• A judgment in Peter McCormack’s case against Craig Wright has concluded that Wright must pay the court fees of McCormack on an indemnity basis, amongst other findings.
• The trial has also set up an inquiry into Wright for contempt of court, as he breached an embargo by sharing details of the judgment prior to the embargo date.
• McCormack is being directed to pay approximately $1.1 million (900,000 British pounds) in legal costs.
A recent judgment in Peter McCormack’s case against Craig Wright has concluded that Wright must pay the court fees of McCormack on an indemnity basis, amongst other findings. The judgment was delivered by Justice Chamberlain of the Royal Courts of Justice and sets up a further inquiry into Wright for contempt of court. This stems from an apparent violation of an embargo on a draft judgment by Wright, as he shared details of the judgment prior to the embargo date in the MetaNet Slack.
The court of appeal had signaled that breaches of the embargo are likely to result in contempt proceedings. In addition, the court has directed McCormack to pay approximately $1.1 million (900,000 British pounds) in legal costs, subject to evaluation by a cost judge. McCormack has expressed his distress over the situation, noting that it has had a significant impact on him and his family over the last four years.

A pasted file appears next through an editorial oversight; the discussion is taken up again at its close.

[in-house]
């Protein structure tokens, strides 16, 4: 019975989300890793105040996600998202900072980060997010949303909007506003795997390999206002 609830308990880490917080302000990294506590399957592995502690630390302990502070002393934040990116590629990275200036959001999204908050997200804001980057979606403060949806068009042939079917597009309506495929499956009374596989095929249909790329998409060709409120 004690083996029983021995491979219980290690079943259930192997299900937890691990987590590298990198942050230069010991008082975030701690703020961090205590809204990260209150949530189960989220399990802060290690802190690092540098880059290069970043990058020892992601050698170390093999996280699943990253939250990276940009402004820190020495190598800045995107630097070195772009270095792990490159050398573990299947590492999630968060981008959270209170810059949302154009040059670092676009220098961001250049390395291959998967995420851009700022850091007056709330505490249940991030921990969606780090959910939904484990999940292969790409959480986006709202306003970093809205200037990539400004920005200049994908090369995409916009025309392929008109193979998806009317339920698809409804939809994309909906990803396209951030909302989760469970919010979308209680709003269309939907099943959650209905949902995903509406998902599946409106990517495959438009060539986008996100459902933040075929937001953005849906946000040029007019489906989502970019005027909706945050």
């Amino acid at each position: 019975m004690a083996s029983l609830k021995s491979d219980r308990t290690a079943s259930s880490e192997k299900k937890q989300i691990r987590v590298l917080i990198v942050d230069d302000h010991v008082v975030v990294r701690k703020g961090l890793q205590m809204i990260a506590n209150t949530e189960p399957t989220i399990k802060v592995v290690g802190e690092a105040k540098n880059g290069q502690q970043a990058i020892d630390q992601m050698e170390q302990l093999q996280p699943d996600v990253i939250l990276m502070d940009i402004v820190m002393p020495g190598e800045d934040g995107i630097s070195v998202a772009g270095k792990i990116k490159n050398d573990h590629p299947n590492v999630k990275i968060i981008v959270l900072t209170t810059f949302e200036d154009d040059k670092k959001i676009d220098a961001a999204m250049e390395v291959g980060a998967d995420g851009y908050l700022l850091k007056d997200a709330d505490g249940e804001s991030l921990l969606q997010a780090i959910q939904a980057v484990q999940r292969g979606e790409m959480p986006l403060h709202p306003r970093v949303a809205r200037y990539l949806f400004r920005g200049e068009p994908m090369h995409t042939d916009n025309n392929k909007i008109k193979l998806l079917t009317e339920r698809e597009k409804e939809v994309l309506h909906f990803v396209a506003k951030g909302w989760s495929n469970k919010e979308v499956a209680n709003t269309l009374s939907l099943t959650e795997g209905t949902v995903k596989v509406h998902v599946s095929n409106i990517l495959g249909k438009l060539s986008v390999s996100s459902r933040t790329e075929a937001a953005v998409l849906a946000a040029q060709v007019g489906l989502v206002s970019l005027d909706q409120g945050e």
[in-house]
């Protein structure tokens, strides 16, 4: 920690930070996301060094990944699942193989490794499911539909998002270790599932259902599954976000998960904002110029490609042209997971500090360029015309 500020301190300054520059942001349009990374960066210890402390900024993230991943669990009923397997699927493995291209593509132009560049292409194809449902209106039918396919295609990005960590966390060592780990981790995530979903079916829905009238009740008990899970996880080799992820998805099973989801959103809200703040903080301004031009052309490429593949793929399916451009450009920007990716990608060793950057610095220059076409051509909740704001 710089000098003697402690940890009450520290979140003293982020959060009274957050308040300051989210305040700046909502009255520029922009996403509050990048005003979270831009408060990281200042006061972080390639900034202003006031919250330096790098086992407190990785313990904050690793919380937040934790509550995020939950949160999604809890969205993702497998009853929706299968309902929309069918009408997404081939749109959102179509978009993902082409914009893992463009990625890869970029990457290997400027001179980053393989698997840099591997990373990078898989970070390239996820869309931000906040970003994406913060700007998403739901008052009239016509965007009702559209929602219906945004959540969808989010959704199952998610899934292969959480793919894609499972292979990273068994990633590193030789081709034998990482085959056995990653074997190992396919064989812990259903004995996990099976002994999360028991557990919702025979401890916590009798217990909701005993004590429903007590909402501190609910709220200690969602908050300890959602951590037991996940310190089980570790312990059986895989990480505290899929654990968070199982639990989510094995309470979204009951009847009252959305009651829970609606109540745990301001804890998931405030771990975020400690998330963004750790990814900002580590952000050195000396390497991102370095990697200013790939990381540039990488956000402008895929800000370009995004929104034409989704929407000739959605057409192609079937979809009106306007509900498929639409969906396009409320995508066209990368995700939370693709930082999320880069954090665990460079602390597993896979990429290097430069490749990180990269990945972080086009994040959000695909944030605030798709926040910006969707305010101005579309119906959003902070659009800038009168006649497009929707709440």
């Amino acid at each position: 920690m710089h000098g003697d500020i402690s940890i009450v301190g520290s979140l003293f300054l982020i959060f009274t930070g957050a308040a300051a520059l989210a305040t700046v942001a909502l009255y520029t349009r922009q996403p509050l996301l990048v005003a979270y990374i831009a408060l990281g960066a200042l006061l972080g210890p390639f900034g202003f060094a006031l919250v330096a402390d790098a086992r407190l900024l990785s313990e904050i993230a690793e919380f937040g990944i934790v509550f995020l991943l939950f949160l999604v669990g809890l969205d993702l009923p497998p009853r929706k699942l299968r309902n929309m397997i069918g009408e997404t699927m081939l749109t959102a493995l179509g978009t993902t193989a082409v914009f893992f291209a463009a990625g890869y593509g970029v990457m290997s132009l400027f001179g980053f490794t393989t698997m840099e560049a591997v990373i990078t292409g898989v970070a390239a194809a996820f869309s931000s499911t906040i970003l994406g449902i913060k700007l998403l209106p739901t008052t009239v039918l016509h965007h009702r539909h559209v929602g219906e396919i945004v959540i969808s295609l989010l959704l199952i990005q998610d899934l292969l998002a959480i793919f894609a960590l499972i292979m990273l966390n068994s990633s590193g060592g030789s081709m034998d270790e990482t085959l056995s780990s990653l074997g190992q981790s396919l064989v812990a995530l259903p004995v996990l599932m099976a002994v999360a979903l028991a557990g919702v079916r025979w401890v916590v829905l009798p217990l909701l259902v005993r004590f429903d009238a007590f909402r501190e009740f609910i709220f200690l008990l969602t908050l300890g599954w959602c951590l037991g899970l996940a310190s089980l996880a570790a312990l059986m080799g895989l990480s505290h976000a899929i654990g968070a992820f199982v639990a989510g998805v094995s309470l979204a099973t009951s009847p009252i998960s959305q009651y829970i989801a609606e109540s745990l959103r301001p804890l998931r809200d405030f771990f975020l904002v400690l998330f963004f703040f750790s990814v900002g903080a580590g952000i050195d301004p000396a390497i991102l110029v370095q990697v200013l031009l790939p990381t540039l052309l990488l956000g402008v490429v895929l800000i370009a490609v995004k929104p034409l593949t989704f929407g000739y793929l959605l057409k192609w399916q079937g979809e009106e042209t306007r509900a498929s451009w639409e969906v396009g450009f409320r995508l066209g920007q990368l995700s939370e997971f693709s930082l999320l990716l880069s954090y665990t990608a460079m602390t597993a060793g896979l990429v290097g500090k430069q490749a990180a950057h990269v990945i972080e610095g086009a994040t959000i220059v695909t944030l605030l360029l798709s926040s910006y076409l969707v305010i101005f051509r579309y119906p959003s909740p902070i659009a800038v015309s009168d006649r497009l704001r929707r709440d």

This case follows a previous court trial in the U.K. in which McCormack was sued for calling Wright a “liar” and “fraud” in 2019, which Wright argued caused monetary damages after he had speaking roles canceled. The court did, in that case, rule in Wright’s favor, but only after pointing out that he submitted false evidence, which in turn led to an awarding of only 1 British pound in nominal damages. In October of 2022, Wright had lost his defamation trial against pseudonymous Bitcoiner Hodlonaut. The lawsuit involved whether or not the Bitcoiner had defamed Wright by calling him a fraud.
The judgment from the Royal Courts of Justice in the McCormack-Wright case serves as a reminder of the serious consequences for breaching court orders and embargoes. In addition, it highlights the importance of accurate representation of facts in all legal cases, as the court ruled in favor of McCormack based on Wright’s submission of false evidence. The court’s ruling is also a warning to parties who might attempt to use court proceedings as a means of personal vendetta, as the nominal damages awarded to Wright demonstrate the futility of this approach.